Amazing Award Winning Performances
There have been many productions by Tads Theatre group and here is the place to hopefully find out a little more about them.
Calamity Jonny the Adult Panto
Calamity Jonny the Panto, by Tads members.
Calamity Jon the Panto
Calamity Jon the Panto, by Lea Pryer.
Lest We Forget 2014
A remembrance of those who lost their lives in the Great War (1914-1918).
Oh What a Beauty!
Adult pantomime first performed in January 2014.
Performed in December 2013.
HONK! is the wonderfully endearing story of the ugly duckling who turns into a swan and gets the girl – told with a brilliantly witty script and enjoyable songs that you will go away humming in your head.
The Magic Ring
Inspector Drake and the Perfekt Crime
When a genius commits a murder, the plan is perfect.
But is it foolproof?
The legendary Inspector Drake is back, to face his greatest ever challenge, as he attempts to unravel a plot with more twists in it than, well, a really twisty thing.
Wind In The Willows
Tads is putting on "Wind In The Willows", a play by John Morley.
Directed by James Sygrove.
Adapted from the original story by Kenneth Graham.
Tads is putting on ‘Road’, a play by Jim Cartwright.
It is a depiction of working class life within a road, showing how people cope with poverty and depression. Saying that, there are several upbeat and comedic parts within this play.
Inspector Drake and the Black Widow
If there ever was a time that a good laugh at life was needed, it's now.
And TADS' next production has a copper-bottomed guarantee to give you more than a 'good laugh'. You'll finish the evening with aching sides and eyes still streaming from laughing.
The case of 'Inspector Drake and The Black Widow' is the ultimate challenge for this legendary detective, for when oil tycoon John Johnson is found with a sword in his back, it looks like a straightforward case of dying illegally. But . . .things in Drake's world are never as they seem. Why was Johnson badly disguised as his own wife? Why had he eaten a tortoise? Why do all the women in the house look similar?
For once, Sergeant Plod thinks he knows all the answers. And so he should. After all, he's relating the events through a series of flashbacks, so he knows how it all ends. But, if Plod is right, the legendary Inspector Drake is about to make a terrible mistake.
And there's something even more disturbing. The trusty Sergeant has been troubled by a recurring nightmare. It's a nightmare involving spiders, and the image of a man lying dead. That man is Inspector Drake. Is this just another confusing flashback? Or the horrible truth of Drake's final destiny?
After all, when the Black Widow lays her deadly trap, it's just a matter of time.
Night Must Fall
Night Must Fall by Emlyn William.
Danny has already murdered one woman, and there is little doubt that he will soon murder another - the aged owner of the house. He gradually insinuates himself into her affections in a skilful manner, for Dan is a dashing young assassin, a completely self-centered psychopath with no feelings and a vast imagination, who is perpetually acting, for his own edifications, the part of the murderer. Period 1935.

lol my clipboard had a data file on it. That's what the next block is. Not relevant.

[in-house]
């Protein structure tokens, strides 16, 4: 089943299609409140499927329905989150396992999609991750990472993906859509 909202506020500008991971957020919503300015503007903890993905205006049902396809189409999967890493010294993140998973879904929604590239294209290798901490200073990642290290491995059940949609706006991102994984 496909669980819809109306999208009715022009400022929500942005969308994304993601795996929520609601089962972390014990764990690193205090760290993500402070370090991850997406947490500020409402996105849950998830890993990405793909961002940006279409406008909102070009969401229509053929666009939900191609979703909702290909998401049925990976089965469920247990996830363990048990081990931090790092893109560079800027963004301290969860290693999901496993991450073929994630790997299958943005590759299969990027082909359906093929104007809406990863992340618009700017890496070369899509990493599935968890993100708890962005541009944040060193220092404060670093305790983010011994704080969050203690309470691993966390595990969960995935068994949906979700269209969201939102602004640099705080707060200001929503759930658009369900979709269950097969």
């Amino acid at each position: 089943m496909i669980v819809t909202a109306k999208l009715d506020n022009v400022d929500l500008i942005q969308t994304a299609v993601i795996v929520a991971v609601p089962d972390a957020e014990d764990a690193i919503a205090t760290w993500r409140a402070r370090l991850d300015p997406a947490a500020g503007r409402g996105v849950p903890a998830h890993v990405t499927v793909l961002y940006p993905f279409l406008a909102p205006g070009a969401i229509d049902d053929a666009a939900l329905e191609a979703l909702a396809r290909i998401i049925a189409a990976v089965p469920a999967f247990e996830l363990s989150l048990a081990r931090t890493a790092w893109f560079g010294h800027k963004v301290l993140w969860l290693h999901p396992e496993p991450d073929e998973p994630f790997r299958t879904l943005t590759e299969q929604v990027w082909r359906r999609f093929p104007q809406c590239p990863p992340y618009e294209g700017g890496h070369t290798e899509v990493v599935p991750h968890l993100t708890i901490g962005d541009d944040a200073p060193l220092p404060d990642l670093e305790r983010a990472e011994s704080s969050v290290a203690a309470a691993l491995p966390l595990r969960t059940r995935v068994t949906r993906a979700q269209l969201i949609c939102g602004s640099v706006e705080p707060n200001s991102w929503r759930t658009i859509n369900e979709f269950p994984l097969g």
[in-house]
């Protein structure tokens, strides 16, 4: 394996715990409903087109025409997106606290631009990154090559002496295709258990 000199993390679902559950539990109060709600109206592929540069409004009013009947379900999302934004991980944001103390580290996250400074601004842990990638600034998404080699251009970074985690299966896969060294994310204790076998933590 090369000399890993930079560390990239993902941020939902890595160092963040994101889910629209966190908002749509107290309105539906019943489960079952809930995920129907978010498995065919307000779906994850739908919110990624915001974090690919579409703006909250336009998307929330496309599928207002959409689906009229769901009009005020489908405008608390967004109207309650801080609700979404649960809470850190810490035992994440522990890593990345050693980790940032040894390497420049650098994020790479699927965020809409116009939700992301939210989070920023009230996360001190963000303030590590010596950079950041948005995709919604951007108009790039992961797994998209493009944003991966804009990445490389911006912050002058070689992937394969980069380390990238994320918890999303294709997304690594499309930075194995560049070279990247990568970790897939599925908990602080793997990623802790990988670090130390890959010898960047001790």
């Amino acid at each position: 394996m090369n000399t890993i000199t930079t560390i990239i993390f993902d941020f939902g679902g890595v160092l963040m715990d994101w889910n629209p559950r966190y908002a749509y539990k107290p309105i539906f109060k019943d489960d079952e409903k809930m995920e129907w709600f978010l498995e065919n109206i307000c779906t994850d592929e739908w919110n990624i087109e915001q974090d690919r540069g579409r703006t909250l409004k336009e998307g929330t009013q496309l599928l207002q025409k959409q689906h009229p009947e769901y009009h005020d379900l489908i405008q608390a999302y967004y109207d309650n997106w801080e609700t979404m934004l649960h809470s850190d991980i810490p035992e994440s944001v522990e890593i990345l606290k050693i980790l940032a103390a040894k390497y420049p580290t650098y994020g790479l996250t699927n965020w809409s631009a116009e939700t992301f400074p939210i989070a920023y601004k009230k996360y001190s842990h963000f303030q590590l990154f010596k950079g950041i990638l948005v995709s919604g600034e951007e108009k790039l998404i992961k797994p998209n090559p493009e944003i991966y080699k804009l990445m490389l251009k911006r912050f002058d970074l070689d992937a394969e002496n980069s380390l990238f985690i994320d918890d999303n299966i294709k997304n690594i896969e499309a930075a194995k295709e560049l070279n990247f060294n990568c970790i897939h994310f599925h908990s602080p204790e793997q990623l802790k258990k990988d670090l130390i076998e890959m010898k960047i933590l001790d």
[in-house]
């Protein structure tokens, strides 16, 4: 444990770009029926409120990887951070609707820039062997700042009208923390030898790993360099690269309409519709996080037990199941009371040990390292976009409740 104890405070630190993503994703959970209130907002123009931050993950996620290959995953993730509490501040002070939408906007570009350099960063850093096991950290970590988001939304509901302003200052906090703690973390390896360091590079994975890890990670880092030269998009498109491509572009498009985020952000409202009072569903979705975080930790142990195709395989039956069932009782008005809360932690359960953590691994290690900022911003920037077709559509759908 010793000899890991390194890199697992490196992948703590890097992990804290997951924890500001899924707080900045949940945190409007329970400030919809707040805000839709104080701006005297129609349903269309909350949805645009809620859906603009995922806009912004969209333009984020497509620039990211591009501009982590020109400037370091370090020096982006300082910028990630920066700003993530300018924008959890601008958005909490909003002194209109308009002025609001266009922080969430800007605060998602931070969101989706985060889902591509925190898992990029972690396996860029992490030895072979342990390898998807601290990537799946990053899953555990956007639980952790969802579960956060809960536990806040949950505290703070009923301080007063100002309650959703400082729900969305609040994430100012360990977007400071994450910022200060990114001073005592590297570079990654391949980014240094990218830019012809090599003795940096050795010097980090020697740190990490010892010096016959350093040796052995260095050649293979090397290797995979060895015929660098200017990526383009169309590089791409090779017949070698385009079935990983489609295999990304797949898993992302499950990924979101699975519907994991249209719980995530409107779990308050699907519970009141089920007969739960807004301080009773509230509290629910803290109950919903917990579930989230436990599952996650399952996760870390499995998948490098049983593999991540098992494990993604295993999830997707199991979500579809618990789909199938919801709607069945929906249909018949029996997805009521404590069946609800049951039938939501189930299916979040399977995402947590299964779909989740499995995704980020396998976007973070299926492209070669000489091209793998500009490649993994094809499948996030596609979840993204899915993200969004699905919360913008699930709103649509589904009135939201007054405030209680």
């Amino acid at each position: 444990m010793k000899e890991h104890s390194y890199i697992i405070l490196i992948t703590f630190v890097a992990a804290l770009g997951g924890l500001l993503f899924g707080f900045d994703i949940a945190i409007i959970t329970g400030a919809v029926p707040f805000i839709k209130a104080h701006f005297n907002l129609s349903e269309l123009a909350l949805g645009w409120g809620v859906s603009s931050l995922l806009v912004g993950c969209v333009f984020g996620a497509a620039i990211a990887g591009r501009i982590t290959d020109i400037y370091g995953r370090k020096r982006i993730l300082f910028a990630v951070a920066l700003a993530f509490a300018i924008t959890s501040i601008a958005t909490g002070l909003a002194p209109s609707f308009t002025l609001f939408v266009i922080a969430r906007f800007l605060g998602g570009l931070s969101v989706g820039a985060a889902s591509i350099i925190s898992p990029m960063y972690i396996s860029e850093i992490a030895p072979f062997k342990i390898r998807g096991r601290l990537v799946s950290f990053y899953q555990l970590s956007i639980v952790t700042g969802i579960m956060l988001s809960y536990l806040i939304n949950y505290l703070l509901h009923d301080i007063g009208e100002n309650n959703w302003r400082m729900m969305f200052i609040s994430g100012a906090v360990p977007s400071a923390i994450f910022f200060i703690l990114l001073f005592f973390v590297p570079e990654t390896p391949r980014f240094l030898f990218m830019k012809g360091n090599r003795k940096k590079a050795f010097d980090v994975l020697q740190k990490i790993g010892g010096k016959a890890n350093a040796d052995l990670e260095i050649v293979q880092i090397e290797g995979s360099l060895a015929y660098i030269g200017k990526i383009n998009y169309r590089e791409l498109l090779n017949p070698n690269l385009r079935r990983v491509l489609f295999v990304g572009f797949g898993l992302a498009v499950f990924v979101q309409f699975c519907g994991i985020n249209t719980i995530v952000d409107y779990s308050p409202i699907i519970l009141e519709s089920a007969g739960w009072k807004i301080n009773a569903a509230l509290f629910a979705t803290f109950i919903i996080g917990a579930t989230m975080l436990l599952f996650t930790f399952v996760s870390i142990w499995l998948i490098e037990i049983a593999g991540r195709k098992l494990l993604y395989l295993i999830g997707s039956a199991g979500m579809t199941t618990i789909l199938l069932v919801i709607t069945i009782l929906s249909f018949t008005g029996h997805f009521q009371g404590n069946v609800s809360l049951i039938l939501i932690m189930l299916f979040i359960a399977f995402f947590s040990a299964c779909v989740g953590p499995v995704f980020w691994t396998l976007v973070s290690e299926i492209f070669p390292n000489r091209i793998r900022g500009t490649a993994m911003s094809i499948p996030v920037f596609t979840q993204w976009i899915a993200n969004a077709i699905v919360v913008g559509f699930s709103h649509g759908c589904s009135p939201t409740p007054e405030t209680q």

Red Riding Hood
Red Riding Hood
Written by Jim Fowler and directed by Anne Fowler
Within the village, there lurks an evil individual so unpleasant, so cunning, that no-one is safe. The beast will stop at nothing to achieve his goal….
His goal? To convince the villagers that within the forest, there lurks an evil beast so unpleasant, so cunning, that no-one is safe...
Lord Blackthorne wants to build 50, one bedroom properties on the site of the local forest. He knows his development plans won’t be popular, so he creates a scapegoat… or should that be scapewolf? Blackthorne persuades the locals that the wolf is responsible for the theft of the villagers’ livestock. Along with his inept sidekick Sebastian, Blackthorne attempts to whip the locals into a nervous frenzy to convince them to cut down the forest in a bid to capture the wolf, leaving him in a position to begin his housing development.
However, Blackthorne hasn’t accounted for Red Riding Hood. Having discovered Blackthorne’s intentions, Riding Hood recruits some unlikely allies to help scupper Blackthorne’s plans. Bonkers the Bunny and Lennie the Leprechaun both lend their own style of assistance, much to the frustration of Red Riding Hood.
Meanwhile, Red Riding Hood’s Grandmother, Mandy Valentine, is keen to find a one bedroom house and is quite enthusiastic about Blackthorne’s development plans.
Alas, Mandy Valentine eventually becomes part of Blackthorne’s evil plot as he decides that to finalise his dastardly scheme, Grandmother should receive a visit from “The Big Bad Wolf.”
Escaping by the skin of her teeth, Grandmother assists Red Riding Hood and friends (with the help of the audience) to put paid to Lord Blackthorne’s evil plans and hit him where it hurts.
Deviating from the standard format of Red Riding Hood, Tads Theatre Group, as usual, bring a slightly wacky, 21st Century slant to the classic fairy tale.